Time Depicts Bloody Child On Its Boston Bombing Cover- Too Much Or Historical Accuracy? (PHOTOS)

Time Magazine's tablet-only Boston Marathon bombing cover... controversial?

Time Magazine’s tablet-only Boston Marathon bombing cover… controversial?

When a tragedy of global importance occurs, the media is put in the sensitive position of deciding just how to cover it and what images to select to illustrate their stories. Depending on the gravitas of the media source – whether print or online – choices are made as to how graphic to get, how explicit the detail; just what to show and what not to. Over the years, debates have raged about whether the coffins of the war dead could be photographed, if crime scenes could be shown in all their graphic sensationalism, or if high-profile terrorist captures should be photographically published (the recent debate over releasing of Osama bin Laden’s death photos, most notably).

Certainly when it comes to photographic depictions of children in peril, we are most sensitive. The pros and cons are weighed between honestly depicting history and the privacy and protection of our most vulnerable citizens. The most iconic of these types of photographs might be the image of Phan Th? Kim Phúc, a young girl running from a napalm attack in Viet Nam, which illustrated the horrors of that particular war in a way mere words could not:

“Napalm Girl” – image by Huynh Cong “Nick” Ut @AsianCorrespondent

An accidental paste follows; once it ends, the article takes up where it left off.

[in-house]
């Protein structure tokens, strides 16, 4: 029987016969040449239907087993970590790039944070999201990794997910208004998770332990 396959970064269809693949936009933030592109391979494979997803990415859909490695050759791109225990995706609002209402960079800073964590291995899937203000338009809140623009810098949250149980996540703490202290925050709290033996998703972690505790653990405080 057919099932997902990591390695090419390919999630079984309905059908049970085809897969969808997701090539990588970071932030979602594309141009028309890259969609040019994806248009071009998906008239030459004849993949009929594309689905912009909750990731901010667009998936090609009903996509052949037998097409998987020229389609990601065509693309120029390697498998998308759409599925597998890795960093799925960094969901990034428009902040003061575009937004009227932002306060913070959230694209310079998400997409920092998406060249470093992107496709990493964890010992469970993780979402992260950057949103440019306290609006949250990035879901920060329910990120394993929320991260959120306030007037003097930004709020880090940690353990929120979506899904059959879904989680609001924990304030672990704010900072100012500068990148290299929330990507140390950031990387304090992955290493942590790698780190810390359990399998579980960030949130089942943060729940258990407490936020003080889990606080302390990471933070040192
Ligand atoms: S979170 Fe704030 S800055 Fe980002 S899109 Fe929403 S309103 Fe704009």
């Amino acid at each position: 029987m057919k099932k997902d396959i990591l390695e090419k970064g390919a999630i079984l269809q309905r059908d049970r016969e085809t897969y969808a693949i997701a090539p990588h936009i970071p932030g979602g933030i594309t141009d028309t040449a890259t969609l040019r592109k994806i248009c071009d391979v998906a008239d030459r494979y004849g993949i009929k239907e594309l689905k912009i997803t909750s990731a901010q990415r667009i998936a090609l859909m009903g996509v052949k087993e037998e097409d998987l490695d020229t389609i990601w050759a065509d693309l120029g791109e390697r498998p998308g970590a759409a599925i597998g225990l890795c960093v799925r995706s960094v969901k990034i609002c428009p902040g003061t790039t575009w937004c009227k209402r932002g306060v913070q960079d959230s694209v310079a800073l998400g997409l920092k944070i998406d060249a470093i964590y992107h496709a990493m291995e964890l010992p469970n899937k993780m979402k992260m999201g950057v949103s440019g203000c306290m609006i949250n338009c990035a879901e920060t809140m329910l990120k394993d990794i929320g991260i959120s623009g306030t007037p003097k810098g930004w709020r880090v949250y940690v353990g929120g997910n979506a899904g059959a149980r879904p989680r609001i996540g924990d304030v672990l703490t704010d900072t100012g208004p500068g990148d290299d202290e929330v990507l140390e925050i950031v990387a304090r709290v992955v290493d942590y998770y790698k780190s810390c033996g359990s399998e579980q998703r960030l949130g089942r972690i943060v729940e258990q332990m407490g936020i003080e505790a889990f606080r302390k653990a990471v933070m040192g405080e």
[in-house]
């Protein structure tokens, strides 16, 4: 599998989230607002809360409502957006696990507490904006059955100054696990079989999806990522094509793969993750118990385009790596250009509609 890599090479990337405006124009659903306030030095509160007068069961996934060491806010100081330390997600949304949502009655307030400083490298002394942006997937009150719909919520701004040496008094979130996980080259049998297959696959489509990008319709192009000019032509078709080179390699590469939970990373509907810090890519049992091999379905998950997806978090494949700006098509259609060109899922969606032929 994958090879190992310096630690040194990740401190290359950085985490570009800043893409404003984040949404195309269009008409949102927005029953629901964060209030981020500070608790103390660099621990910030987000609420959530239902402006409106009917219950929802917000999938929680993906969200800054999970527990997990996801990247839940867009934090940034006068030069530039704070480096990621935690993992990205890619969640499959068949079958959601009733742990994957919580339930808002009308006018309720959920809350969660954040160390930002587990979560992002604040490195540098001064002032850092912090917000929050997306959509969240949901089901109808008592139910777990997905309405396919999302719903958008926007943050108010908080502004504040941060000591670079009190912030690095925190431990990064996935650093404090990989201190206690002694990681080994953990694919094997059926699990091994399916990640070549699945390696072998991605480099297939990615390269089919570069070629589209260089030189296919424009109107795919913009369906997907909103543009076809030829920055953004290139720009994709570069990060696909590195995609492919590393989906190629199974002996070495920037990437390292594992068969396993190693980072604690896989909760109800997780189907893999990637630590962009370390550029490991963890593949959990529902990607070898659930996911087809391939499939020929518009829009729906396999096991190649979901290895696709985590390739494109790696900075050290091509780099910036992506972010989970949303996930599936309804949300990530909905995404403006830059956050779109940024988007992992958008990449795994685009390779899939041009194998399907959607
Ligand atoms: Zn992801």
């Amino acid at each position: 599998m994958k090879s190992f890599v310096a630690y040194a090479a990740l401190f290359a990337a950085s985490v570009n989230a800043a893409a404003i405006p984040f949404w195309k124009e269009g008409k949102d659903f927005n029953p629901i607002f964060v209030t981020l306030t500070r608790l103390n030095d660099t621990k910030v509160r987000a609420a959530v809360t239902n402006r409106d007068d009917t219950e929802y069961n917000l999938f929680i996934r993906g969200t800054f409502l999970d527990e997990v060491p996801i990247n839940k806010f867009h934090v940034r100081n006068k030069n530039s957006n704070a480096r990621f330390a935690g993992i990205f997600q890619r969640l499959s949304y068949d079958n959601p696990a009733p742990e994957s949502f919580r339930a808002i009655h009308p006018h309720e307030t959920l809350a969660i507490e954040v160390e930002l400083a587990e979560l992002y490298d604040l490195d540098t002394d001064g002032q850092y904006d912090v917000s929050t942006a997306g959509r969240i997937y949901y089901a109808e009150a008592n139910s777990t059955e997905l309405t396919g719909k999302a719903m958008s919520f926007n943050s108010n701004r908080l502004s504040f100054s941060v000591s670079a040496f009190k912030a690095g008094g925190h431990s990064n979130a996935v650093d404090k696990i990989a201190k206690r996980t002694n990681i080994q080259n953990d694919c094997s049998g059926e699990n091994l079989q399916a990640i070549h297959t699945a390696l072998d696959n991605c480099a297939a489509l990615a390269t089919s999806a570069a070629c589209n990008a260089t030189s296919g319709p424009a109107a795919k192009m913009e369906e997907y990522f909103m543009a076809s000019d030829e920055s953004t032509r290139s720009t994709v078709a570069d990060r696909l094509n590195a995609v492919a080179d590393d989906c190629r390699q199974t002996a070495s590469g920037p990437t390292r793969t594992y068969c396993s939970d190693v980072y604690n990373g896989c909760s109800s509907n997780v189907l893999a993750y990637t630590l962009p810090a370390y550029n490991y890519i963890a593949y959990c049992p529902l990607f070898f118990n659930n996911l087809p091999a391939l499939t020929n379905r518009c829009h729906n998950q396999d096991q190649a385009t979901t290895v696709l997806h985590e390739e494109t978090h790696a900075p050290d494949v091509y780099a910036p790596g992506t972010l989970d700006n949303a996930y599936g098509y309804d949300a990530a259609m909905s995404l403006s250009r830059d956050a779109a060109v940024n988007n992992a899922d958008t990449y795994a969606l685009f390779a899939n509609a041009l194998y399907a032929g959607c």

“Napalm Girl” – image by Huynh Cong “Nick” Ut @AsianCorrespondent

There is also this memorable image of a firefighter in Oklahoma City rescuing an injured baby from the bombed out Murrah Building:

Oklahoma City fireman rescues baby at Murrah Building– image by Charles Porter@CreightonInfoEthics

Oklahoma City fireman rescues baby at Murrah Building– image by Charles Porter@CreightonInfoEthics

Entering that painful gallery is this preview of Time Magazine’s latest cover, which is to be released later this week in a tablet-only version of the magazine:

At question, once again, is whether the image of a child covered with blood, clearly terrified, is appropriate for public viewing. History, as illustrated in the images above, tells us it is not only appropriate, but a necessary part of chronicling our history in all its sometimes tragic authenticity.

Time Magazine is known for its controversial covers (how could we forget the mother breastfeeding her 4-year-old son?), but is this truly one of them? The Huffington Post is running a poll at their page; so far it’s 2 to 1 in favor of “it’s a magazine’s job to capture the horror of the event.”

What do you think? Leave us your thoughts in comments.



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